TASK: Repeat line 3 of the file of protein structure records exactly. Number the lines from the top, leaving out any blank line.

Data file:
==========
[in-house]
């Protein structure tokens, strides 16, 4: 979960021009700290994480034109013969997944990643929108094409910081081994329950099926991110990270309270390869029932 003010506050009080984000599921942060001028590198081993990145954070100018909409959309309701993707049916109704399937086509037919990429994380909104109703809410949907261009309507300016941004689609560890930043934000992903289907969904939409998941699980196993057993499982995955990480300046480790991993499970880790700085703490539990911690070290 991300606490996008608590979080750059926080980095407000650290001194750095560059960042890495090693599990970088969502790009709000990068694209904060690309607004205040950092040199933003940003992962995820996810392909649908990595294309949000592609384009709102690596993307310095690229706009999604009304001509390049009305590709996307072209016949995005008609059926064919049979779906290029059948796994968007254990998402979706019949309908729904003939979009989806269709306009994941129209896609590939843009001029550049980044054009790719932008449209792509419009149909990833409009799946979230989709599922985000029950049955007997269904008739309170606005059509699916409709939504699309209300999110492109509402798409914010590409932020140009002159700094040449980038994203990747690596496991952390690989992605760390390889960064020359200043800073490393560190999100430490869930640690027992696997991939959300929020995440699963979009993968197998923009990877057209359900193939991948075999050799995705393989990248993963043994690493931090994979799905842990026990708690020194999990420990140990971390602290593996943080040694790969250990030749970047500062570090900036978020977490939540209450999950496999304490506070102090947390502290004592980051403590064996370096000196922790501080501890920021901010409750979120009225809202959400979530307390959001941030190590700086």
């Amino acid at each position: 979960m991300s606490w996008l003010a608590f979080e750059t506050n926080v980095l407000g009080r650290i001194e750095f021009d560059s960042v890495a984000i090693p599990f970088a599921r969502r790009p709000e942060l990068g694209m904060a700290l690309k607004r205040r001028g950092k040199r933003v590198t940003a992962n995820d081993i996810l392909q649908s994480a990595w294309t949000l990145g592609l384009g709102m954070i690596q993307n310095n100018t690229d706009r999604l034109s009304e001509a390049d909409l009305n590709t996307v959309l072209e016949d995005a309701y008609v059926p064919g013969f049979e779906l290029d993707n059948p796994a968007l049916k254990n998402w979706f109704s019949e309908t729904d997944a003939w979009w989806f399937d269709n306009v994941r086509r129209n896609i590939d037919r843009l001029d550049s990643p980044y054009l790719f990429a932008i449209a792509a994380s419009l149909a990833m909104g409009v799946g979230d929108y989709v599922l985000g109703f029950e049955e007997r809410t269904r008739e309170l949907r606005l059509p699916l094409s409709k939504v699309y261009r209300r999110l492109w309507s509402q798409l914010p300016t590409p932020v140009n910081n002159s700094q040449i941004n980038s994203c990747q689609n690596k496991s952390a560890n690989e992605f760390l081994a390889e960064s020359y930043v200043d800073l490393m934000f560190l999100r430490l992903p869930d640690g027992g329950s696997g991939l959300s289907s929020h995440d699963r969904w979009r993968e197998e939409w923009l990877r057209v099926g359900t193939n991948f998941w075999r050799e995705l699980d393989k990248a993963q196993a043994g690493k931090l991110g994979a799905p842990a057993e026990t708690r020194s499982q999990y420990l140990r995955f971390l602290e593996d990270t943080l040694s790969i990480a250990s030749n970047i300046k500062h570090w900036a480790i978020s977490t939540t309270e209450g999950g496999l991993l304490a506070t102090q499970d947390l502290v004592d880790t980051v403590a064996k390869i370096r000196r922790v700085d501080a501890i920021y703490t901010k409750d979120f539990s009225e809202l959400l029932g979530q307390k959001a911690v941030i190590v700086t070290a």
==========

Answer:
């Amino acid at each position: 979960m991300s606490w996008l003010a608590f979080e750059t506050n926080v980095l407000g009080r650290i001194e750095f021009d560059s960042v890495a984000i090693p599990f970088a599921r969502r790009p709000e942060l990068g694209m904060a700290l690309k607004r205040r001028g950092k040199r933003v590198t940003a992962n995820d081993i996810l392909q649908s994480a990595w294309t949000l990145g592609l384009g709102m954070i690596q993307n310095n100018t690229d706009r999604l034109s009304e001509a390049d909409l009305n590709t996307v959309l072209e016949d995005a309701y008609v059926p064919g013969f049979e779906l290029d993707n059948p796994a968007l049916k254990n998402w979706f109704s019949e309908t729904d997944a003939w979009w989806f399937d269709n306009v994941r086509r129209n896609i590939d037919r843009l001029d550049s990643p980044y054009l790719f990429a932008i449209a792509a994380s419009l149909a990833m909104g409009v799946g979230d929108y989709v599922l985000g109703f029950e049955e007997r809410t269904r008739e309170l949907r606005l059509p699916l094409s409709k939504v699309y261009r209300r999110l492109w309507s509402q798409l914010p300016t590409p932020v140009n910081n002159s700094q040449i941004n980038s994203c990747q689609n690596k496991s952390a560890n690989e992605f760390l081994a390889e960064s020359y930043v200043d800073l490393m934000f560190l999100r430490l992903p869930d640690g027992g329950s696997g991939l959300s289907s929020h995440d699963r969904w979009r993968e197998e939409w923009l990877r057209v099926g359900t193939n991948f998941w075999r050799e995705l699980d393989k990248a993963q196993a043994g690493k931090l991110g994979a799905p842990a057993e026990t708690r020194s499982q999990y420990l140990r995955f971390l602290e593996d990270t943080l040694s790969i990480a250990s030749n970047i300046k500062h570090w900036a480790i978020s977490t939540t309270e209450g999950g496999l991993l304490a506070t102090q499970d947390l502290v004592d880790t980051v403590a064996k390869i370096r000196r922790v700085d501080a501890i920021y703490t901010k409750d979120f539990s009225e809202l959400l029932g979530q307390k959001a911690v941030i190590v700086t070290a």